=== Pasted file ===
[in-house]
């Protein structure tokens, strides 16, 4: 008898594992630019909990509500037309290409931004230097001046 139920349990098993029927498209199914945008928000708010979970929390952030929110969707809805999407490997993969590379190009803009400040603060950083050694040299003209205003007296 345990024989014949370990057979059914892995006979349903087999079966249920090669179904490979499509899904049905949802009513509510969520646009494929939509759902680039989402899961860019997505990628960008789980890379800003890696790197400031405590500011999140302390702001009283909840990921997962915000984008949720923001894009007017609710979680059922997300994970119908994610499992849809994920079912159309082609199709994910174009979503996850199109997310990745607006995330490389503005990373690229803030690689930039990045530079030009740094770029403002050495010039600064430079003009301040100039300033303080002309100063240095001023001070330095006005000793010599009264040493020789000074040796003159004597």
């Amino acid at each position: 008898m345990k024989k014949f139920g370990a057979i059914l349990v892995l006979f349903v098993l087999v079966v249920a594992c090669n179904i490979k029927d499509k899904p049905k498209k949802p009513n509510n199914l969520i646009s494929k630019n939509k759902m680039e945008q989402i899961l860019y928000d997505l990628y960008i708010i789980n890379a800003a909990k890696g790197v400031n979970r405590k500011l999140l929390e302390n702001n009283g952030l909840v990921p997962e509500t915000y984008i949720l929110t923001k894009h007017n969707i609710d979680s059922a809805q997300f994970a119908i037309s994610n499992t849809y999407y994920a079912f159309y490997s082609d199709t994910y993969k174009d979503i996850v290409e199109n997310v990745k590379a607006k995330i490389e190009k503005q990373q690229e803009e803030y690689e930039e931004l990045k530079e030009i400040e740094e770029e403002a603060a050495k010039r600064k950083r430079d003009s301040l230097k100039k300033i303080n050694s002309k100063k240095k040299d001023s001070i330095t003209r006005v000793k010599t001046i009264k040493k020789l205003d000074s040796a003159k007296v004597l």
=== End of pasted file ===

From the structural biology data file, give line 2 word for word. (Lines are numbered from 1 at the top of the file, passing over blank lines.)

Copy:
């Protein structure tokens, strides 16, 4: 008898594992630019909990509500037309290409931004230097001046 139920349990098993029927498209199914945008928000708010979970929390952030929110969707809805999407490997993969590379190009803009400040603060950083050694040299003209205003007296 345990024989014949370990057979059914892995006979349903087999079966249920090669179904490979499509899904049905949802009513509510969520646009494929939509759902680039989402899961860019997505990628960008789980890379800003890696790197400031405590500011999140302390702001009283909840990921997962915000984008949720923001894009007017609710979680059922997300994970119908994610499992849809994920079912159309082609199709994910174009979503996850199109997310990745607006995330490389503005990373690229803030690689930039990045530079030009740094770029403002050495010039600064430079003009301040100039300033303080002309100063240095001023001070330095006005000793010599009264040493020789000074040796003159004597």